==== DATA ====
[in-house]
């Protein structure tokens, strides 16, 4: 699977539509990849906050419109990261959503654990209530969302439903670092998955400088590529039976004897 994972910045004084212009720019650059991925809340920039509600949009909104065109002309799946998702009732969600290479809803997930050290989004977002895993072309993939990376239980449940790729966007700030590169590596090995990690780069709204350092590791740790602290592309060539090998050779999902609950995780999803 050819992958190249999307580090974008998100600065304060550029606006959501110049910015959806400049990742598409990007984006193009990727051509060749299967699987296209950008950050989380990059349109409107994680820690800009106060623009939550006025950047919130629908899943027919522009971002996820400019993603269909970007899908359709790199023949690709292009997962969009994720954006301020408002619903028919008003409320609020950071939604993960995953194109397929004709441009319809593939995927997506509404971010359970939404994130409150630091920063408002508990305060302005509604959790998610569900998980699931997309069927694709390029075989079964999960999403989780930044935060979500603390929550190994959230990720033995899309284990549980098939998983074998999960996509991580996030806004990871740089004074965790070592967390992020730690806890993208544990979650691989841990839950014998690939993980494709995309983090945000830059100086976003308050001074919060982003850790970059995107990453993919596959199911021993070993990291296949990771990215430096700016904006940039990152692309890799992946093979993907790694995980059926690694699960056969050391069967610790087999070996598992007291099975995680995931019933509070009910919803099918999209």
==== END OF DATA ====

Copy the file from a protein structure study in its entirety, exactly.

[in-house]
């Protein structure tokens, strides 16, 4: 699977539509990849906050419109990261959503654990209530969302439903670092998955400088590529039976004897 994972910045004084212009720019650059991925809340920039509600949009909104065109002309799946998702009732969600290479809803997930050290989004977002895993072309993939990376239980449940790729966007700030590169590596090995990690780069709204350092590791740790602290592309060539090998050779999902609950995780999803 050819992958190249999307580090974008998100600065304060550029606006959501110049910015959806400049990742598409990007984006193009990727051509060749299967699987296209950008950050989380990059349109409107994680820690800009106060623009939550006025950047919130629908899943027919522009971002996820400019993603269909970007899908359709790199023949690709292009997962969009994720954006301020408002619903028919008003409320609020950071939604993960995953194109397929004709441009319809593939995927997506509404971010359970939404994130409150630091920063408002508990305060302005509604959790998610569900998980699931997309069927694709390029075989079964999960999403989780930044935060979500603390929550190994959230990720033995899309284990549980098939998983074998999960996509991580996030806004990871740089004074965790070592967390992020730690806890993208544990979650691989841990839950014998690939993980494709995309983090945000830059100086976003308050001074919060982003850790970059995107990453993919596959199911021993070993990291296949990771990215430096700016904006940039990152692309890799992946093979993907790694995980059926690694699960056969050391069967610790087999070996598992007291099975995680995931019933509070009910919803099918999209």